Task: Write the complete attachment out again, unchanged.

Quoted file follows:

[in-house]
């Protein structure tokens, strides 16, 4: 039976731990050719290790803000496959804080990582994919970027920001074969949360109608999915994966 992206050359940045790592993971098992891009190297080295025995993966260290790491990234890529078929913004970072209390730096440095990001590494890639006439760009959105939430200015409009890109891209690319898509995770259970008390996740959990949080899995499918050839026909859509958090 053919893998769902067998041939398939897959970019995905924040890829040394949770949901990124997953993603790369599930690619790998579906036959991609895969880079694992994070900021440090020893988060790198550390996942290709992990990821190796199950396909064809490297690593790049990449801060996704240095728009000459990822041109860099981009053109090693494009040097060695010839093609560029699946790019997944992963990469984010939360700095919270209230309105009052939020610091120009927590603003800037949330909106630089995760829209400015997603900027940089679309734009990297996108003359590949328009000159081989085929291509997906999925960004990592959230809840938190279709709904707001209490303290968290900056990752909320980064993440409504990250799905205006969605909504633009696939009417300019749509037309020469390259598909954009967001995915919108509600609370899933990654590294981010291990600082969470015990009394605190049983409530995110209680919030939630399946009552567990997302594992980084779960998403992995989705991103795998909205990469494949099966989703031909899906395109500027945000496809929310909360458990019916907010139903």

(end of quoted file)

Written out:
[in-house]
């Protein structure tokens, strides 16, 4: 039976731990050719290790803000496959804080990582994919970027920001074969949360109608999915994966 992206050359940045790592993971098992891009190297080295025995993966260290790491990234890529078929913004970072209390730096440095990001590494890639006439760009959105939430200015409009890109891209690319898509995770259970008390996740959990949080899995499918050839026909859509958090 053919893998769902067998041939398939897959970019995905924040890829040394949770949901990124997953993603790369599930690619790998579906036959991609895969880079694992994070900021440090020893988060790198550390996942290709992990990821190796199950396909064809490297690593790049990449801060996704240095728009000459990822041109860099981009053109090693494009040097060695010839093609560029699946790019997944992963990469984010939360700095919270209230309105009052939020610091120009927590603003800037949330909106630089995760829209400015997603900027940089679309734009990297996108003359590949328009000159081989085929291509997906999925960004990592959230809840938190279709709904707001209490303290968290900056990752909320980064993440409504990250799905205006969605909504633009696939009417300019749509037309020469390259598909954009967001995915919108509600609370899933990654590294981010291990600082969470015990009394605190049983409530995110209680919030939630399946009552567990997302594992980084779960998403992995989705991103795998909205990469494949099966989703031909899906395109500027945000496809929310909360458990019916907010139903």